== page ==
I had taught myself a set of rules: No running, especially at night; no sudden movements; no hoodies; no objects — especially shiny ones — in hand; no waiting for friends on street corners, lest I be mistaken for a drug dealer; no standing near a corner on the cell phone (same reason). As comfort set in, inevitably I began to break some of those rules, until a night encounter sent me zealously back to them, having learned that anything less than vigilance was carelessness.
After a sumptuous Italian dinner and drinks with friends, I was jogging to the subway at Columbus Circle — I was running late to meet another set of friends at a concert downtown. I heard someone shouting and I looked up to see a police officer approaching with his gun trained on me. “Against the car!” In no time, half a dozen cops were upon me, chucking me against the car and tightly handcuffing me. “Why were you running?” “Where are you going?” “Where are you coming from?” “I said, why were you running?!” Since I couldn’t answer everyone at once, I decided to respond first to the one who looked most likely to hit me.
The cops ignored my explanations and my suggestions and continued to snarl at me. All except one of them, a captain. He put his hand on my back and said to no one in particular, “If he was running for a long time he would have been sweating.” He then instructed that the cuffs be removed. He told me that a black man had stabbed someone earlier two or three blocks away and they were searching for him.
The police captain said I could go. None of the cops who detained me thought an apology was necessary. They seemed to think it was my own fault for running.
Humiliated, I tried not to make eye contact with the onlookers on the side walk, and I was reluctant to pass them to be on my way. The captain, maybe noticing my shame, offered to give me a ride to the subway station. When he dropped me off and I thanked him for his help, he said, “It’s because you were polite that we let you go. If you were acting up it would have been different.” I nodded and said nothing.
I realized that what I least liked about walking in New York City was the arbitrariness of the circumstances that required “rules,” an arbitrariness that made me feel like a child again, that infantilized me. When we first learn to walk, the world around us threatens to crash into us. Every step is risky. We train ourselves to walk without crashing by being attentive to our movements, and extra-attentive to the world around us. As adults we walk without thinking, really. But as a black adult I am often returned to that moment in childhood when I’m just learning to walk. I am once again on high alert, vigilant. Much of my walking is as my friend Rebecca once described it: a pantomime undertaken to avoid thechoreography of criminality.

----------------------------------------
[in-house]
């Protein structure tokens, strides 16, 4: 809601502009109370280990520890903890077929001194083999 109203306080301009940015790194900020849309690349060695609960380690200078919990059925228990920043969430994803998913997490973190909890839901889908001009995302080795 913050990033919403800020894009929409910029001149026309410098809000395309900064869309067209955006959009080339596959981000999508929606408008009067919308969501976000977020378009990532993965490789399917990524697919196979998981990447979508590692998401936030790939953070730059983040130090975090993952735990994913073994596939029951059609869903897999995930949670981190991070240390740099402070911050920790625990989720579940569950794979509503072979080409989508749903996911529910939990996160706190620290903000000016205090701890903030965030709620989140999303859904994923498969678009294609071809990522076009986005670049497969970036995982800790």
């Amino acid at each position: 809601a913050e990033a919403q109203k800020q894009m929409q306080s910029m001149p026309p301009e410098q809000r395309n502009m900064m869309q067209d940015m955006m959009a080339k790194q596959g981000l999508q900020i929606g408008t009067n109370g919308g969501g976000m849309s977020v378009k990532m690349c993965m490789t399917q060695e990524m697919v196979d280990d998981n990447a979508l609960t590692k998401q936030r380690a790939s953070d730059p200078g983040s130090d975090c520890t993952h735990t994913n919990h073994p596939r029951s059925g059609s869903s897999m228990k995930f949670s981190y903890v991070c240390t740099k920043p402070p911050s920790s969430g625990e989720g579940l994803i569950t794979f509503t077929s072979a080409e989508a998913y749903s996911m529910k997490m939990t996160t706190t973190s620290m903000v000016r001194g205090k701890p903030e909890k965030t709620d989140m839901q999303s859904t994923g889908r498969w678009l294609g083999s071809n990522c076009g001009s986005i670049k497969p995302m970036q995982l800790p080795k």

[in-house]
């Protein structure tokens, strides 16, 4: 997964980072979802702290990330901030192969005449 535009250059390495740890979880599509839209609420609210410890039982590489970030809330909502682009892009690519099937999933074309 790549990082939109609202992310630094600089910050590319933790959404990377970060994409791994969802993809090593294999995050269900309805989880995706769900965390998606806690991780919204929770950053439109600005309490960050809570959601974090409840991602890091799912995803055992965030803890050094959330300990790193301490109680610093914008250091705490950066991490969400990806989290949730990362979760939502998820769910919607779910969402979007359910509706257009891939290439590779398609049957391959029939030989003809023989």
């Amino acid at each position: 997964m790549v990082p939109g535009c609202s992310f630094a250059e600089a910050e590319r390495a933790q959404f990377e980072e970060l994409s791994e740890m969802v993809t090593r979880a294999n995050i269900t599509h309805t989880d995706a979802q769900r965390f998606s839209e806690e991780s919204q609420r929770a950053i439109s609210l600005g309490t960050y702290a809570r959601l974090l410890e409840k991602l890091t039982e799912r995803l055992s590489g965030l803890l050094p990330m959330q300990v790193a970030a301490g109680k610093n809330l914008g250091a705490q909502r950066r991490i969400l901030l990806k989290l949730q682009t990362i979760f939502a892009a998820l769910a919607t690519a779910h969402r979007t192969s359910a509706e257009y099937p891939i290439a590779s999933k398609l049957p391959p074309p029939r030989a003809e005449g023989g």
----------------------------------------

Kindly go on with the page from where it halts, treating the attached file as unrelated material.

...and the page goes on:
Walking while black restricts the experience of walking. Instead of meandering aimlessly in the footsteps of Whitman, Melville, Kazin and Gornick, more often, I felt that I was tiptoeing in Baldwin’s — the Baldwin who wrote, way back in 1960, “Rare, indeed, is the Harlem citizen, from the most circumspect church member to the most shiftless adolescent, who does not have a long tale to tell of police incompetence, injustice, or brutality. I myself have witnessed and endured it more than once.”
Walking has made me feel simultaneously more removed from the city, in my awareness that I am perceived as suspect, and more closely connected to it, in the full attentiveness demanded by my vigilance. It has made me walkmore purposefully in the city, becoming part of its flow, rather than observing, standing apart. Walking — the simple, monotonous act of placing one foot before the other to prevent falling — turns out not to be so simple if you’re black.
A version of this essay also appeared in The Fire This Time: A New Generation Speaks About Race, edited by Jesmyn Ward and reviewed in the September 2016 issue of In These Times.